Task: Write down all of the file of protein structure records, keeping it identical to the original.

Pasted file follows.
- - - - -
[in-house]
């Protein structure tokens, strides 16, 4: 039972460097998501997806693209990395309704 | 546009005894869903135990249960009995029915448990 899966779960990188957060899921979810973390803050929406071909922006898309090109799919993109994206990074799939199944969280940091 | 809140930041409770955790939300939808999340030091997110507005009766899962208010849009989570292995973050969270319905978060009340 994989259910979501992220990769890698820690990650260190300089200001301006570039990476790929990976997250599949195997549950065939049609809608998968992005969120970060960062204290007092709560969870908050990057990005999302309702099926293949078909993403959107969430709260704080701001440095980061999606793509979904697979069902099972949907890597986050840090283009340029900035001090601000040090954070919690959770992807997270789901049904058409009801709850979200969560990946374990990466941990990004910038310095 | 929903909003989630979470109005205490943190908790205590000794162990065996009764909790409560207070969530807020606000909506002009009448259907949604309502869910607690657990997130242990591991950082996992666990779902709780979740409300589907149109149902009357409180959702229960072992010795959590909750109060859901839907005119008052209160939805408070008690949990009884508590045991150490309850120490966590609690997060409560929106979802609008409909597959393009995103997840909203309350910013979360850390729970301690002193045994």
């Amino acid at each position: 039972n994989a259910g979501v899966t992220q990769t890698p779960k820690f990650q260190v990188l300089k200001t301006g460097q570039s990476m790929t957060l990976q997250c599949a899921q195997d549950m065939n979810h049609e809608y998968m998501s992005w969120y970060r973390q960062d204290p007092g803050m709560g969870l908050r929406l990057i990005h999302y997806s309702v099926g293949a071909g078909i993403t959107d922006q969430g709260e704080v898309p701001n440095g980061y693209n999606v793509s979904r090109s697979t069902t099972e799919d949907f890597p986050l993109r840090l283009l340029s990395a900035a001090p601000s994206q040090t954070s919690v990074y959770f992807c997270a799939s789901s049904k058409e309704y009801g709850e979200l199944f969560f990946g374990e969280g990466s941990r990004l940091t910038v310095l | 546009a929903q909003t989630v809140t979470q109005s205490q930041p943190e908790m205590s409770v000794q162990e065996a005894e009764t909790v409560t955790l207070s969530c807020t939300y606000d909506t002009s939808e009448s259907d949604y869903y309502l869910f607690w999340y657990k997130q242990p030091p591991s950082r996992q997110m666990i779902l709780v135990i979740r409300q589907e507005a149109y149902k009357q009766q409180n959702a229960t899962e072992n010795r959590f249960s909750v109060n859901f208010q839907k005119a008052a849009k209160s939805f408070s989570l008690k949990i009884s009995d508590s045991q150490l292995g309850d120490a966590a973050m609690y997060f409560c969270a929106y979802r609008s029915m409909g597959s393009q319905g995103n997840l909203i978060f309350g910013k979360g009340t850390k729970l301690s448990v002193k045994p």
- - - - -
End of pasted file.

[in-house]
């Protein structure tokens, strides 16, 4: 039972460097998501997806693209990395309704 | 546009005894869903135990249960009995029915448990 899966779960990188957060899921979810973390803050929406071909922006898309090109799919993109994206990074799939199944969280940091 | 809140930041409770955790939300939808999340030091997110507005009766899962208010849009989570292995973050969270319905978060009340 994989259910979501992220990769890698820690990650260190300089200001301006570039990476790929990976997250599949195997549950065939049609809608998968992005969120970060960062204290007092709560969870908050990057990005999302309702099926293949078909993403959107969430709260704080701001440095980061999606793509979904697979069902099972949907890597986050840090283009340029900035001090601000040090954070919690959770992807997270789901049904058409009801709850979200969560990946374990990466941990990004910038310095 | 929903909003989630979470109005205490943190908790205590000794162990065996009764909790409560207070969530807020606000909506002009009448259907949604309502869910607690657990997130242990591991950082996992666990779902709780979740409300589907149109149902009357409180959702229960072992010795959590909750109060859901839907005119008052209160939805408070008690949990009884508590045991150490309850120490966590609690997060409560929106979802609008409909597959393009995103997840909203309350910013979360850390729970301690002193045994």
């Amino acid at each position: 039972n994989a259910g979501v899966t992220q990769t890698p779960k820690f990650q260190v990188l300089k200001t301006g460097q570039s990476m790929t957060l990976q997250c599949a899921q195997d549950m065939n979810h049609e809608y998968m998501s992005w969120y970060r973390q960062d204290p007092g803050m709560g969870l908050r929406l990057i990005h999302y997806s309702v099926g293949a071909g078909i993403t959107d922006q969430g709260e704080v898309p701001n440095g980061y693209n999606v793509s979904r090109s697979t069902t099972e799919d949907f890597p986050l993109r840090l283009l340029s990395a900035a001090p601000s994206q040090t954070s919690v990074y959770f992807c997270a799939s789901s049904k058409e309704y009801g709850e979200l199944f969560f990946g374990e969280g990466s941990r990004l940091t910038v310095l | 546009a929903q909003t989630v809140t979470q109005s205490q930041p943190e908790m205590s409770v000794q162990e065996a005894e009764t909790v409560t955790l207070s969530c807020t939300y606000d909506t002009s939808e009448s259907d949604y869903y309502l869910f607690w999340y657990k997130q242990p030091p591991s950082r996992q997110m666990i779902l709780v135990i979740r409300q589907e507005a149109y149902k009357q009766q409180n959702a229960t899962e072992n010795r959590f249960s909750v109060n859901f208010q839907k005119a008052a849009k209160s939805f408070s989570l008690k949990i009884s009995d508590s045991q150490l292995g309850d120490a966590a973050m609690y997060f409560c969270a929106y979802r609008s029915m409909g597959s393009q319905g995103n997840l909203i978060f309350g910013k979360g009340t850390k729970l301690s448990v002193k045994p």